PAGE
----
Sheron, I would request you to go to Google search engine and search for any software that can help you in scheduling Netflix videos. Alternatively, you can contact Netflix as they may have some work around as to how to schedule Netflix movies.

If you have any issue or further queries, please feel free to contact our Chat Support or Phone Support on 1-866-347-3292 for real-time assistance. Our support technicians are available 24/7....

Does anyone know what software they are referring to? (I have a PS3 and new HP computer with vista)


I work in the oilfield out in West Texas, The oil company I work for has Two dedicated satellite lines which they use to communicate with their drilling rigs in real Time Video chat, so I get unlimited bandwidth with them.The cost is around $5,000.00 a month for the company According To our communications guys, Hughes uses single lines for their accounts. While they do have multiple lines, no single account has use of multiple lines. If you did you would have instant upload/download communication and speeds of around 150 MPS or better. I am told that with a single line there is a 3-7 second delay between upload to download which makes real time internet access impossible, which is why VOIP won't work.
The reason your bandwidth is so limited is because there are somewhere around 100 to 500 people sharing that line with you.
I have heard that there are small rural communities that are renting satellite lines privately. If the line costs 2500.00 a month like ours then 50 people could pay 50 bucks a month and have awesome bandwidth


So, then............Is there a way to download Netflix during the free period on Hughesnet to your computer and watch the movie later on a connected TV?

Or, better yet, make your own DVD to play anywhere, any time.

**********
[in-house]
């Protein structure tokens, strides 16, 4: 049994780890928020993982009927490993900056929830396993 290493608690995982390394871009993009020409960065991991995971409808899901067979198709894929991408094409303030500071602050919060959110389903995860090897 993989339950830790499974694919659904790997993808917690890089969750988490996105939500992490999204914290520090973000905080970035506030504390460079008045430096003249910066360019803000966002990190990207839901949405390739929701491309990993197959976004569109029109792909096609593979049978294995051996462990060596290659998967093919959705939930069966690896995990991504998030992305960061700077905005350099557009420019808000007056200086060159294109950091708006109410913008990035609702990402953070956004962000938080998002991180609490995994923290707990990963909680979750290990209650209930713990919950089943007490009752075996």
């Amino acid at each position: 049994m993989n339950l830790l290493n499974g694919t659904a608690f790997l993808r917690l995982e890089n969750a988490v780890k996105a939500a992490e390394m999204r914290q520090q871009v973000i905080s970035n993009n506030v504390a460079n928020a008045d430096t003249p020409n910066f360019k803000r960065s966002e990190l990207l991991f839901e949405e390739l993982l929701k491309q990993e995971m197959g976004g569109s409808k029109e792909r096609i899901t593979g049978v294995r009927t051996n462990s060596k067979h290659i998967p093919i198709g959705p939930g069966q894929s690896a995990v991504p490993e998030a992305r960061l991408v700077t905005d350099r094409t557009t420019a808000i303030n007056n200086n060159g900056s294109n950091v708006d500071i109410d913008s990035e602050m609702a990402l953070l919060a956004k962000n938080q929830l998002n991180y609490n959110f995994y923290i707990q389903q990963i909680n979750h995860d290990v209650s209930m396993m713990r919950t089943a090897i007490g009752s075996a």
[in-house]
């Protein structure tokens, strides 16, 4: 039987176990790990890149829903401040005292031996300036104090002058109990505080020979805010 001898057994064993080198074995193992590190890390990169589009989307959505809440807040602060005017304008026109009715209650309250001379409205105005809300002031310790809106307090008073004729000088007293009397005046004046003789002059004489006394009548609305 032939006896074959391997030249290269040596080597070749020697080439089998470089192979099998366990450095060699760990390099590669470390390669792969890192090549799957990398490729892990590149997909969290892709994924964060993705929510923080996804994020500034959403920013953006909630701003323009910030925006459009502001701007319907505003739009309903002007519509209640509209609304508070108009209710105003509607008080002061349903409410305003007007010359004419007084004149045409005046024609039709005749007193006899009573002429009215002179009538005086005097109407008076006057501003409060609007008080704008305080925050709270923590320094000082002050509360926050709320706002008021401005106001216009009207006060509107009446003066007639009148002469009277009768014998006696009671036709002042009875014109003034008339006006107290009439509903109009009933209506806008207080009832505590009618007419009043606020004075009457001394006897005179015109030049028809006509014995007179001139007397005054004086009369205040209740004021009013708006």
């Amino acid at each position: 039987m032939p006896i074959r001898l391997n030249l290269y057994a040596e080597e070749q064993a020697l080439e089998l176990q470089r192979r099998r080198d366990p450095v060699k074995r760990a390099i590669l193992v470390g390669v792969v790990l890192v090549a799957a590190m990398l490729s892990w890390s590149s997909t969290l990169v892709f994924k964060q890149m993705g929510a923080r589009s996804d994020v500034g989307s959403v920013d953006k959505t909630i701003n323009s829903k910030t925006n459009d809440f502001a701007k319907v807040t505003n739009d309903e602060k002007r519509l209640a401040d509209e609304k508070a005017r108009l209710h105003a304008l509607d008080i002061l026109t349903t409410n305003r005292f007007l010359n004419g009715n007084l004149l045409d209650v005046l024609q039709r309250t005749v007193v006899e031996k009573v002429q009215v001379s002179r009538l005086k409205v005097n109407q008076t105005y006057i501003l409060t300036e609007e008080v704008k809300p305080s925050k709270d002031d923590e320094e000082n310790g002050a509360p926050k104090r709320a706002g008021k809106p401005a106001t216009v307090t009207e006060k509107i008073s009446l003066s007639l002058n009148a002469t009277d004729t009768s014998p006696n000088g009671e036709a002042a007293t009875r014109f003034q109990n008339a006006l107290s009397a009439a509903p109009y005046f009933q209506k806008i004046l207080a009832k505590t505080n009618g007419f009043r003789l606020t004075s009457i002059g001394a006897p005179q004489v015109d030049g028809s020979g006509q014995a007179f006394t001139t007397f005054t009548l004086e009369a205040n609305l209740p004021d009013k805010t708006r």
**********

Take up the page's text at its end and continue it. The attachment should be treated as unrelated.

This would seem the only way those of us forced to use Hughesnet could use Netflix.


I have thought about getting Hughesnet and have tried to figure out a way the watch netfix. I have a box that will play video from my computer to my tv. I have it running through a old fashion vcr, so i can record movies if I want to.
So what I thought is, if I get do get hughesnet I could set it somehow to go to a netflix movie I want to watch and start streaming it. I would also have my vcr to record it. Then I could watch it the next day. Don't know if it would work, but that's what I thought I could do.




Sorry but no satellite service will allow for streaming, unless you can get unlimited FAP ( free access privledges ) skyway calls it something else, but basically no decrease in bandwidth during the the monthly pay period. I have skyway in SC and it is terrible for you tube and and video news. And uploads to face book are oain full. uses dial up and sat download ( not two way )
In Indiana, we have a 1.5 DSL and netflix works great, that is the minimum required by netflix. Companiew for unlimited bandwidth from satellite is going to be costly as stated above